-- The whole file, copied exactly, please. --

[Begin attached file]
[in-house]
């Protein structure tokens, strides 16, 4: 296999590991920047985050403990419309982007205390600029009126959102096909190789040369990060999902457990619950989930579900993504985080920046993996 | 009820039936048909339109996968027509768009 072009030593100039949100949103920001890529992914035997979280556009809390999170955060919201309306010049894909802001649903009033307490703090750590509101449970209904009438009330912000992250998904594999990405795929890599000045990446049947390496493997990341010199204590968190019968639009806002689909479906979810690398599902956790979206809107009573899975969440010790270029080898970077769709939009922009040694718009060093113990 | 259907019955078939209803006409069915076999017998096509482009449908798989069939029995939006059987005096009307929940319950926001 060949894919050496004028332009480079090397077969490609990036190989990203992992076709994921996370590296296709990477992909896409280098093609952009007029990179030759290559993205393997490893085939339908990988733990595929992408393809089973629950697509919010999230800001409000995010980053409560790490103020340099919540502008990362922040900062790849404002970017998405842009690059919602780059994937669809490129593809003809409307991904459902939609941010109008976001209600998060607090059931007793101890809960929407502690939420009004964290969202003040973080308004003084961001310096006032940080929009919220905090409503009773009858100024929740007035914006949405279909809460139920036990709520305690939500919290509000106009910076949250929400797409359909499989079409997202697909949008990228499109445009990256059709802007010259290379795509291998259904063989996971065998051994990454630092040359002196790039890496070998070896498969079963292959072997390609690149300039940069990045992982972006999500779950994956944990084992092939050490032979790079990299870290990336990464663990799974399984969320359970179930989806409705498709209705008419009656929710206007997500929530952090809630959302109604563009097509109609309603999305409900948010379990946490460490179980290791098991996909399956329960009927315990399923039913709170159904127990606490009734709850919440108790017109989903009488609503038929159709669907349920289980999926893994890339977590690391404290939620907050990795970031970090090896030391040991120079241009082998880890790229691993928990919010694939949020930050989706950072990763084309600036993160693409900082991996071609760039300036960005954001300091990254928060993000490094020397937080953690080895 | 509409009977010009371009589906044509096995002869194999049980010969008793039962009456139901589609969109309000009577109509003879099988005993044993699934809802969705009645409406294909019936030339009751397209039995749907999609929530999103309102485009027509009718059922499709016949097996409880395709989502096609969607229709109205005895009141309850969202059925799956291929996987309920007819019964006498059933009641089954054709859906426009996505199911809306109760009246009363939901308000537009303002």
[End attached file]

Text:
[in-house]
């Protein structure tokens, strides 16, 4: 296999590991920047985050403990419309982007205390600029009126959102096909190789040369990060999902457990619950989930579900993504985080920046993996 | 009820039936048909339109996968027509768009 072009030593100039949100949103920001890529992914035997979280556009809390999170955060919201309306010049894909802001649903009033307490703090750590509101449970209904009438009330912000992250998904594999990405795929890599000045990446049947390496493997990341010199204590968190019968639009806002689909479906979810690398599902956790979206809107009573899975969440010790270029080898970077769709939009922009040694718009060093113990 | 259907019955078939209803006409069915076999017998096509482009449908798989069939029995939006059987005096009307929940319950926001 060949894919050496004028332009480079090397077969490609990036190989990203992992076709994921996370590296296709990477992909896409280098093609952009007029990179030759290559993205393997490893085939339908990988733990595929992408393809089973629950697509919010999230800001409000995010980053409560790490103020340099919540502008990362922040900062790849404002970017998405842009690059919602780059994937669809490129593809003809409307991904459902939609941010109008976001209600998060607090059931007793101890809960929407502690939420009004964290969202003040973080308004003084961001310096006032940080929009919220905090409503009773009858100024929740007035914006949405279909809460139920036990709520305690939500919290509000106009910076949250929400797409359909499989079409997202697909949008990228499109445009990256059709802007010259290379795509291998259904063989996971065998051994990454630092040359002196790039890496070998070896498969079963292959072997390609690149300039940069990045992982972006999500779950994956944990084992092939050490032979790079990299870290990336990464663990799974399984969320359970179930989806409705498709209705008419009656929710206007997500929530952090809630959302109604563009097509109609309603999305409900948010379990946490460490179980290791098991996909399956329960009927315990399923039913709170159904127990606490009734709850919440108790017109989903009488609503038929159709669907349920289980999926893994890339977590690391404290939620907050990795970031970090090896030391040991120079241009082998880890790229691993928990919010694939949020930050989706950072990763084309600036993160693409900082991996071609760039300036960005954001300091990254928060993000490094020397937080953690080895 | 509409009977010009371009589906044509096995002869194999049980010969008793039962009456139901589609969109309000009577109509003879099988005993044993699934809802969705009645409406294909019936030339009751397209039995749907999609929530999103309102485009027509009718059922499709016949097996409880395709989502096609969607229709109205005895009141309850969202059925799956291929996987309920007819019964006498059933009641089954054709859906426009996505199911809306109760009246009363939901308000537009303002």